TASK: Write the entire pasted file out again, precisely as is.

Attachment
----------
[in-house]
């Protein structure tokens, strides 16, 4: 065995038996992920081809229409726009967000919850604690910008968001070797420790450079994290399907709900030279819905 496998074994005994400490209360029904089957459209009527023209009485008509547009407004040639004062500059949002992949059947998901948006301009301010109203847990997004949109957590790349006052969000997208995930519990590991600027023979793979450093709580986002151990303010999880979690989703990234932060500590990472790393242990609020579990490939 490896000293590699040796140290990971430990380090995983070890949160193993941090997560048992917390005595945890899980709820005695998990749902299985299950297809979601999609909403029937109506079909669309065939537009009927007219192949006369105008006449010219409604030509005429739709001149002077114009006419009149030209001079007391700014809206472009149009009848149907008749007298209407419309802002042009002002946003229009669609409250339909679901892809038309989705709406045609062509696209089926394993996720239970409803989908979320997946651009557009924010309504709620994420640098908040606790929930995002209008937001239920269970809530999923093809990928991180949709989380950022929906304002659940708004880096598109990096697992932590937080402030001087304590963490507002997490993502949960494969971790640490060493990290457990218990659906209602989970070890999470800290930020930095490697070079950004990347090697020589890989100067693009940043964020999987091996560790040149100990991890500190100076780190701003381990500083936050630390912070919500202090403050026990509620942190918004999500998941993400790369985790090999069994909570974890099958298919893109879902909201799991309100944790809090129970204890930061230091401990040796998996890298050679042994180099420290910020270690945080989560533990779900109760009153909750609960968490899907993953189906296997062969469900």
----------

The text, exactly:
[in-house]
């Protein structure tokens, strides 16, 4: 065995038996992920081809229409726009967000919850604690910008968001070797420790450079994290399907709900030279819905 496998074994005994400490209360029904089957459209009527023209009485008509547009407004040639004062500059949002992949059947998901948006301009301010109203847990997004949109957590790349006052969000997208995930519990590991600027023979793979450093709580986002151990303010999880979690989703990234932060500590990472790393242990609020579990490939 490896000293590699040796140290990971430990380090995983070890949160193993941090997560048992917390005595945890899980709820005695998990749902299985299950297809979601999609909403029937109506079909669309065939537009009927007219192949006369105008006449010219409604030509005429739709001149002077114009006419009149030209001079007391700014809206472009149009009848149907008749007298209407419309802002042009002002946003229009669609409250339909679901892809038309989705709406045609062509696209089926394993996720239970409803989908979320997946651009557009924010309504709620994420640098908040606790929930995002209008937001239920269970809530999923093809990928991180949709989380950022929906304002659940708004880096598109990096697992932590937080402030001087304590963490507002997490993502949960494969971790640490060493990290457990218990659906209602989970070890999470800290930020930095490697070079950004990347090697020589890989100067693009940043964020999987091996560790040149100990991890500190100076780190701003381990500083936050630390912070919500202090403050026990509620942190918004999500998941993400790369985790090999069994909570974890099958298919893109879902909201799991309100944790809090129970204890930061230091401990040796998996890298050679042994180099420290910020270690945080989560533990779900109760009153909750609960968490899907993953189906296997062969469900």